Tuesday, 30 September 2008

double six double header - eugene mcguinness & laurel collective

Returning to London after a year long hiatus, I resolved to throw myself back into the thick of things, you know what that means kids, a gig double header. And not just any gig double header - A Double Six Records Double Header (That's A Double Six Records, A Sub Division of the Domino Recording Co Double Header). Brief is how I shall try and keep this as I am growing averse to live reviews - they are all beset by the same problems and reporting them never changes. I can only hope to use whatever problems arise to illuminate the artists in some spectacular way to the best of my usually inebriated abilities.

Both of these gigs were marked by pre-performance encounters with singers in toilets, which was a first. One gig was sober and one was not. The beauty of not having to shell out around 10 euros in a gig venue for a pint was not lost on me. One had a support act that did exactly what a support act should do (that is to show enough promise for everybody to be gushing with excitement, but then be withdrawn quick enough for the excitement to be directed towards the top of the bill), the other was utterly forgettable. Both gigs had headline acts that have released mini-albums on the Domino off-shoot, Double Six Records.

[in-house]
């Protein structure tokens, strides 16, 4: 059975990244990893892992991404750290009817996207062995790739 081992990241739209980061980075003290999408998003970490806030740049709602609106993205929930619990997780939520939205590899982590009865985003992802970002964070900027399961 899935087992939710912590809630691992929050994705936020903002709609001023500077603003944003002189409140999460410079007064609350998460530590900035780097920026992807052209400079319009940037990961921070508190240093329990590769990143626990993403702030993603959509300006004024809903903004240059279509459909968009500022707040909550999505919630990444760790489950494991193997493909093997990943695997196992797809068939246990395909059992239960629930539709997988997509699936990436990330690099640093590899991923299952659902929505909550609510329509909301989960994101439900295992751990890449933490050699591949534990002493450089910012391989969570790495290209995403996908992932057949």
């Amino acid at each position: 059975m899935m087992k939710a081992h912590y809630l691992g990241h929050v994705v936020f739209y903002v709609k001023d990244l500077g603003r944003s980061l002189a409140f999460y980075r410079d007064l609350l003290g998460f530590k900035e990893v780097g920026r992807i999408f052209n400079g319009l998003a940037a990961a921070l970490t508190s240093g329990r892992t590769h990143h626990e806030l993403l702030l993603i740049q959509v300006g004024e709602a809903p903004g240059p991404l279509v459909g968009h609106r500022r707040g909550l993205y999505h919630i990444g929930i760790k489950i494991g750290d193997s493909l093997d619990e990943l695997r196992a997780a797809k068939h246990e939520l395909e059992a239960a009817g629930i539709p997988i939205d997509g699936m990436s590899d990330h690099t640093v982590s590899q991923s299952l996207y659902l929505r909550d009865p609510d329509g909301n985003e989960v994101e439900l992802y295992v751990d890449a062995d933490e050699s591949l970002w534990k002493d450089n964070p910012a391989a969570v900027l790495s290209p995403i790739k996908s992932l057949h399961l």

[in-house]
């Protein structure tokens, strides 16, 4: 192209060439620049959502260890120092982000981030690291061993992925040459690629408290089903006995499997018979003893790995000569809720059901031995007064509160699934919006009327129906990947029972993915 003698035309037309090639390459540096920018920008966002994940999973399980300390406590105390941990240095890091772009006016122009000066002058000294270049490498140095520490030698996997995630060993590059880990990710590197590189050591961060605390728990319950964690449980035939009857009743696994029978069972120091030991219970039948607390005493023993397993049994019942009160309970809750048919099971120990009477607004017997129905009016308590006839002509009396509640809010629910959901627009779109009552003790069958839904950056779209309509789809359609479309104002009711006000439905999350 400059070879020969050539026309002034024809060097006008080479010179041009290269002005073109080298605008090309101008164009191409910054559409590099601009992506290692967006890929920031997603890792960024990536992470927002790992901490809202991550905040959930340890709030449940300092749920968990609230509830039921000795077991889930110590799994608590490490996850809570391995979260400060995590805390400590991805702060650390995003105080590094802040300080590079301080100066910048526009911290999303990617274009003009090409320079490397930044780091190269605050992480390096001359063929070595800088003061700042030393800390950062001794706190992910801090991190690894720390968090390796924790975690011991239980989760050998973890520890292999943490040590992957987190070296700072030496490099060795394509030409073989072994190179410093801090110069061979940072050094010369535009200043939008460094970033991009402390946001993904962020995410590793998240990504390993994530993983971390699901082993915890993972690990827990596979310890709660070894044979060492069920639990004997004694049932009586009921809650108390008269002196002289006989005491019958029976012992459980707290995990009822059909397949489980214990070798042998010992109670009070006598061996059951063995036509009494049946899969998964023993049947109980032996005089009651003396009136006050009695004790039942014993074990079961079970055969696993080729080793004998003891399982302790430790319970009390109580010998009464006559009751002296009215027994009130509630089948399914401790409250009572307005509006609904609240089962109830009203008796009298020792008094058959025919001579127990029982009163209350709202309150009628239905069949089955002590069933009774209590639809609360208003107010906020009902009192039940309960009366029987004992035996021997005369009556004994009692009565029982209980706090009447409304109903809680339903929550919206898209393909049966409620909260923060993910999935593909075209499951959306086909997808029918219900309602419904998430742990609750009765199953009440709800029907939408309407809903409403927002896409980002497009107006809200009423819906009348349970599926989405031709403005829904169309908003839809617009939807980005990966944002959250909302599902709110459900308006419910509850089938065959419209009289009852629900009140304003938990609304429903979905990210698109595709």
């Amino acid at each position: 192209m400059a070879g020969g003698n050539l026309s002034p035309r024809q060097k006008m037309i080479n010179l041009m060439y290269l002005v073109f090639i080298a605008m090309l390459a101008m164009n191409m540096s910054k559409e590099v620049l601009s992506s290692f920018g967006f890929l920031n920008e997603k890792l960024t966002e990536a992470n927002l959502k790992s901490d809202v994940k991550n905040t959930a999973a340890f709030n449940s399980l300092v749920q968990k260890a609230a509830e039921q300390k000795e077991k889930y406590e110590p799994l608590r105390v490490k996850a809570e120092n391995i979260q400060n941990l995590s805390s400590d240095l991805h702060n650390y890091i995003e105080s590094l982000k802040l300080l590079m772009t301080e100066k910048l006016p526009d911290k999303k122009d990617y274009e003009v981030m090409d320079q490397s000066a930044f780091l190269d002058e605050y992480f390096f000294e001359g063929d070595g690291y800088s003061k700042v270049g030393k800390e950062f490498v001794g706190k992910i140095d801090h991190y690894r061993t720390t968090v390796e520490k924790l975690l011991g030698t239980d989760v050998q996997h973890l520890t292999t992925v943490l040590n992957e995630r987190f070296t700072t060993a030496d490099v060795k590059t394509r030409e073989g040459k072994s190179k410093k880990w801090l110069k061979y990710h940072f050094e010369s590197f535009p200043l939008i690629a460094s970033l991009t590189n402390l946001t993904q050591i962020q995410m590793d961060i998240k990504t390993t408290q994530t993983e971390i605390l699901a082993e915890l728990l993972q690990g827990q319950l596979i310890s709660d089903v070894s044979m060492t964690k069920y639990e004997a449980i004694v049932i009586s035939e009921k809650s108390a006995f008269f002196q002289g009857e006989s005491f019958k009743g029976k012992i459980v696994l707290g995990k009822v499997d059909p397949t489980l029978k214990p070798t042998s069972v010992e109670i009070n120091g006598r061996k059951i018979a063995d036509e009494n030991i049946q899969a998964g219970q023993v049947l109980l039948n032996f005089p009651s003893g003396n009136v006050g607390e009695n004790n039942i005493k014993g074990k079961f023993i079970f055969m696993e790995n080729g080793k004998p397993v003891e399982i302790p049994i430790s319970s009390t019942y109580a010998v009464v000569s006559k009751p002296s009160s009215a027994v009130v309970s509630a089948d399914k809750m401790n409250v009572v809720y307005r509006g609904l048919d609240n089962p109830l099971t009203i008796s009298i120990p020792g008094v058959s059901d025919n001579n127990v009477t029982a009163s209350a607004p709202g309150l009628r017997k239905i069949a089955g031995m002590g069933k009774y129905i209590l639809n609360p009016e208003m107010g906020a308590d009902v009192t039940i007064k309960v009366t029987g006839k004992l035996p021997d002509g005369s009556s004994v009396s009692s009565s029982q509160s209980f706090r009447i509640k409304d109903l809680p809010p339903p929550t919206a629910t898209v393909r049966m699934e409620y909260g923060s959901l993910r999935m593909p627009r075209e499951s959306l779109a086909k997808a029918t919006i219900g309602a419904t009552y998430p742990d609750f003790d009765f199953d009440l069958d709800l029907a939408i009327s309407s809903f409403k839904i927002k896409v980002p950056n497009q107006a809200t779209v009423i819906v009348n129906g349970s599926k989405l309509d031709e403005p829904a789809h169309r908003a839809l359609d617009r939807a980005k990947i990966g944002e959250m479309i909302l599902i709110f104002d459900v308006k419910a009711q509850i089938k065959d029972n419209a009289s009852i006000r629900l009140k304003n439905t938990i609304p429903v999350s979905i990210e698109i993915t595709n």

The first one was Eugene McGuinness at 229 in Central London. The venue, formerly known as the International Student House, is not really anything to write home about. It's a student union as student unions used to be, in the days before my union bar at KCL began to resemble a swanky, riverside cocktail bar. I think perhaps he would be better suited to a sumptuous riverside location, as at times his music soars in a manner that would be perfect for some kind of epic camera work taken from afar. In a cramped union bar, it just doesn't work.

A brief exchange of words with Eugene in the toilets before revealed that he would be performing with a live band, which comprised his brother amongst other companions. I don't really think they enhanced the experience that much, but perhaps we can blame the surroundings. Additonally, I think Eugene's songs shimmer ever so brightly when its possible to hear his sterling wordplay and lush, lush, layered vocals. If you can't hear what the words are, it's hard to tell what's funny and just how deft this guy is.

Anyway, the below press blurb should make you laugh.

Moscow State Circus is an upbeat, fast tempoed and infectious song full of joyous verve and unpredictability. The track builds and builds throughout its fabulous four minutes, with vocals and instruments added along the way to create an intense musical climax.

Moscow State Circus is a perfect introduction to the 22 year olds forthcoming genre hopping album, which is gloriously out of time yet thoroughly modern, with one foot in reality and the other somewhere else entirely, where every silver lining has a cloud and one unexpected turn of phrase can lead you down a new musical rabbit hole.

After, you have reached the end of the video as well as your intense musical climax, download the song below from the mini-album.

Eugene McGuinness - A Girl Whom My Eyes Shine For But My Shoes Run From